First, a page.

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Comment: Re:Windows 7 (Score 1) 605

by dorbabil (#26215315) Attached to: Microsoft Extends XP To May 2009 For OEMs

Vista's biggest (and IMO, only) problem is the huge decrease in performance from XP. If you're a gamer, DirectX 10 can mitigate some of that, as can the increase in support for 64bit compatibility that Vista ushered in (64bit = more ram = potentially better performance), but it's still disappointing that Vista is so sluggish by comparison.

The good news is that, even with some of the new features in Windows 7 (I really love the new task bar and aero peak, for example), it's supposedly outperforming Vista at the same time in a variety of benchmarks. I see the switch from XP->Vista->Win7 as an analog more to the switch from 3.1->95->98. 3.1 was stable and fast and well supported at the time. Windows 95 was buggy, and the performance was poor, and since the major change was largely cosmetic, I know a lot of people who skipped 95 altogether. 98 was essentially a reskin of 95, but it did a lot of things better and went on to be one of the more stable and long lived OSes in MS' history. Only time will tell if Win7 follows in it's footsteps.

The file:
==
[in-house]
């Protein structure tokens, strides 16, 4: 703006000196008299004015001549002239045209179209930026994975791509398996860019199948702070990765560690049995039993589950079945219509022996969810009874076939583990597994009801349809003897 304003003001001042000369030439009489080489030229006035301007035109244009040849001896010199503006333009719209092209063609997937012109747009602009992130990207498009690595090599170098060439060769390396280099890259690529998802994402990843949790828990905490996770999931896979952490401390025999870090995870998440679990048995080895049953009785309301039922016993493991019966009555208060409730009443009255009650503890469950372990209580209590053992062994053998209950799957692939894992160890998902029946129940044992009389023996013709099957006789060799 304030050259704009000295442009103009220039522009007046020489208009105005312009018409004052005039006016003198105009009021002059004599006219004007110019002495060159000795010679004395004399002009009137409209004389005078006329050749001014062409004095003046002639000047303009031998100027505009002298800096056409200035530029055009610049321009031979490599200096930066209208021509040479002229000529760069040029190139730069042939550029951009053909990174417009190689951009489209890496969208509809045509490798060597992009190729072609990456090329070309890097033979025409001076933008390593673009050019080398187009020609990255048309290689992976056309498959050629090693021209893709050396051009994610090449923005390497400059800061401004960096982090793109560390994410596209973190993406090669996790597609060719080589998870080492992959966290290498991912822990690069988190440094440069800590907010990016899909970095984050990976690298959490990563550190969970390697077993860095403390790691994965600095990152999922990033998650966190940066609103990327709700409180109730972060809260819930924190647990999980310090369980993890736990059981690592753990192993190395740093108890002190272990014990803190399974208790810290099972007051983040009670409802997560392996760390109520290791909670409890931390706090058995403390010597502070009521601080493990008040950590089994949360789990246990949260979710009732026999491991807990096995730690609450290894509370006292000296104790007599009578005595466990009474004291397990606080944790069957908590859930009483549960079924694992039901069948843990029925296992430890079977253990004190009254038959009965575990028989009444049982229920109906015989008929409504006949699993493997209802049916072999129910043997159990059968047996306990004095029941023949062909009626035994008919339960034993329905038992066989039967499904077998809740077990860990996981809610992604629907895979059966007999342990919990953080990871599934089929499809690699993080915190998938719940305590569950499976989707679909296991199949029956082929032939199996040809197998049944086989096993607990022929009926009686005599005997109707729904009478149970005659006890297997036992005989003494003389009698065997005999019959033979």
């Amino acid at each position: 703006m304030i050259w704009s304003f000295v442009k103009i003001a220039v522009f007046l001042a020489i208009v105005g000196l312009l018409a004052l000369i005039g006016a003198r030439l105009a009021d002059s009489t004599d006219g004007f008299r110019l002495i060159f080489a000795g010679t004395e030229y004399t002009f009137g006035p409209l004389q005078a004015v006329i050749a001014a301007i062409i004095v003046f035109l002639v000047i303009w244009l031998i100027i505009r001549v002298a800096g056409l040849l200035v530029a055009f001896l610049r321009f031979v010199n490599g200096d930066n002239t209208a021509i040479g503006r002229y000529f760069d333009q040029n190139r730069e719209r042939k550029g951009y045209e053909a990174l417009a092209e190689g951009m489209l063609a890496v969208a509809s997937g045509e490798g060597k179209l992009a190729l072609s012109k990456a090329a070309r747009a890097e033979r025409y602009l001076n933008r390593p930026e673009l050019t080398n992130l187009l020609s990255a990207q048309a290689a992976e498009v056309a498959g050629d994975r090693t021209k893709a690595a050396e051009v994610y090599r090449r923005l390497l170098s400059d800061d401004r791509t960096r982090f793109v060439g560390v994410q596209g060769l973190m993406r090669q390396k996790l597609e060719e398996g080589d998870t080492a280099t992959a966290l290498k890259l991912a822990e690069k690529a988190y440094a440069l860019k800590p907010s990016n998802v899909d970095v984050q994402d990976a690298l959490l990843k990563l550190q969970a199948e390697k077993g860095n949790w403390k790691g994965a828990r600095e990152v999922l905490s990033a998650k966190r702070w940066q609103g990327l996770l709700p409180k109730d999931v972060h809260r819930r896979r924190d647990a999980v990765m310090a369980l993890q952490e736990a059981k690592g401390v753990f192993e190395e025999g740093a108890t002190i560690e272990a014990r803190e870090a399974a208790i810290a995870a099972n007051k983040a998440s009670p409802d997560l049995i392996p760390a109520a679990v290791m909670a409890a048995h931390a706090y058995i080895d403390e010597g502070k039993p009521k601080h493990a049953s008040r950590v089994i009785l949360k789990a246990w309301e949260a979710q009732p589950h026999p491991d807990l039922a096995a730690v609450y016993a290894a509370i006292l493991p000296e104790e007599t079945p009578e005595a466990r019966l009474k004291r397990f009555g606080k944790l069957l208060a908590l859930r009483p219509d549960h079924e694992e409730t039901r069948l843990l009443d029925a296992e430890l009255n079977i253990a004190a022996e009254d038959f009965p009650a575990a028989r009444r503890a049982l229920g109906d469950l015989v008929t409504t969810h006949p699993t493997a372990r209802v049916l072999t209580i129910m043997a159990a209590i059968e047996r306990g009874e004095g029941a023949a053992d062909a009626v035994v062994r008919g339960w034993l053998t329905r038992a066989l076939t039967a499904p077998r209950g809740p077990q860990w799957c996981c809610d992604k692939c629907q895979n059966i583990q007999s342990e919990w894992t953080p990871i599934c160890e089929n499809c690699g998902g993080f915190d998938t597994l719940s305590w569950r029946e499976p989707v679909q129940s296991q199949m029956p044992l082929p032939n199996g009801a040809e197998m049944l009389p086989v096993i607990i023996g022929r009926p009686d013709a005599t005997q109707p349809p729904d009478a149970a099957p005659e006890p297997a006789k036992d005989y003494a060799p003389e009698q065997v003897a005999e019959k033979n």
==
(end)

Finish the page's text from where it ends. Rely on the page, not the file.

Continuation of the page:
Comment: Re:Marxism is not ideal (Score 1) 509

by dorbabil (#25451825) Attached to: Linux As a Model For a New Government?

This isn't true at all.

The theory of alienation actually says the opposite. As I understand it, the theory of alienation states that by being paid for your labor (and, especially, since the capitalist claims the surplus value of your labor), you become "alienated" from the joys of labor.

This is part of the reason why paying people per unit of production rather than per unit of time tends to result in better productivity. It gives people a sense of worth that doesn't exist in other systems.

Marxist communism just would like to see the means of production moved from the capitalist (those who seek to increase their own wealth) to the laborer (those who seek to produce things).

It's just a shame that communism always seems to go hand in hand with centralized government in practice, because those two things will never work together.

Mr. Cole's Axiom: The sum of the intelligence on the planet is a constant; the population is growing.

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